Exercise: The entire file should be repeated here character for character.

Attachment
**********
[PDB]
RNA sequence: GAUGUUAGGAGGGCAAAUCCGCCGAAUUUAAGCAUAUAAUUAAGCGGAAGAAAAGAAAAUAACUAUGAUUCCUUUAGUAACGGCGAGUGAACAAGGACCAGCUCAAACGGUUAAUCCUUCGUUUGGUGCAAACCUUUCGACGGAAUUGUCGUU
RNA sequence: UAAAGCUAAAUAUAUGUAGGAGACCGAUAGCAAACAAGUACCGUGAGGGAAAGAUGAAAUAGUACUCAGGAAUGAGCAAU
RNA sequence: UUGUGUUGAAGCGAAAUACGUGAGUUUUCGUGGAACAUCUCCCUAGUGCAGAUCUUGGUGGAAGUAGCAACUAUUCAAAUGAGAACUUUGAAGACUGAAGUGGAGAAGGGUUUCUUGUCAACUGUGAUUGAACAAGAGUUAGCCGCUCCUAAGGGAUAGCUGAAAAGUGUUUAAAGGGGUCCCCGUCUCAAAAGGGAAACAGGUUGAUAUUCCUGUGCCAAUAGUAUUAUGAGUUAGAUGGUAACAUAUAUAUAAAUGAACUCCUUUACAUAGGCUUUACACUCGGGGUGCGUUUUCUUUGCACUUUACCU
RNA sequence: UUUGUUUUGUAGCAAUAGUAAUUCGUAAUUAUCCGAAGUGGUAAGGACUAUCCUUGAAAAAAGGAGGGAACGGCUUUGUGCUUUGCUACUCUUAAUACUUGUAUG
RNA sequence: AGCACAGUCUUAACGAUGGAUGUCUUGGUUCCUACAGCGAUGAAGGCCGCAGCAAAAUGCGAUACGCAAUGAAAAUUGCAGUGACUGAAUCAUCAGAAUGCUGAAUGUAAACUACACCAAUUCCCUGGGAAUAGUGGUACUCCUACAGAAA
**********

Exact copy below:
[PDB]
RNA sequence: GAUGUUAGGAGGGCAAAUCCGCCGAAUUUAAGCAUAUAAUUAAGCGGAAGAAAAGAAAAUAACUAUGAUUCCUUUAGUAACGGCGAGUGAACAAGGACCAGCUCAAACGGUUAAUCCUUCGUUUGGUGCAAACCUUUCGACGGAAUUGUCGUU
RNA sequence: UAAAGCUAAAUAUAUGUAGGAGACCGAUAGCAAACAAGUACCGUGAGGGAAAGAUGAAAUAGUACUCAGGAAUGAGCAAU
RNA sequence: UUGUGUUGAAGCGAAAUACGUGAGUUUUCGUGGAACAUCUCCCUAGUGCAGAUCUUGGUGGAAGUAGCAACUAUUCAAAUGAGAACUUUGAAGACUGAAGUGGAGAAGGGUUUCUUGUCAACUGUGAUUGAACAAGAGUUAGCCGCUCCUAAGGGAUAGCUGAAAAGUGUUUAAAGGGGUCCCCGUCUCAAAAGGGAAACAGGUUGAUAUUCCUGUGCCAAUAGUAUUAUGAGUUAGAUGGUAACAUAUAUAUAAAUGAACUCCUUUACAUAGGCUUUACACUCGGGGUGCGUUUUCUUUGCACUUUACCU
RNA sequence: UUUGUUUUGUAGCAAUAGUAAUUCGUAAUUAUCCGAAGUGGUAAGGACUAUCCUUGAAAAAAGGAGGGAACGGCUUUGUGCUUUGCUACUCUUAAUACUUGUAUG
RNA sequence: AGCACAGUCUUAACGAUGGAUGUCUUGGUUCCUACAGCGAUGAAGGCCGCAGCAAAAUGCGAUACGCAAUGAAAAUUGCAGUGACUGAAUCAUCAGAAUGCUGAAUGUAAACUACACCAAUUCCCUGGGAAUAGUGGUACUCCUACAGAAA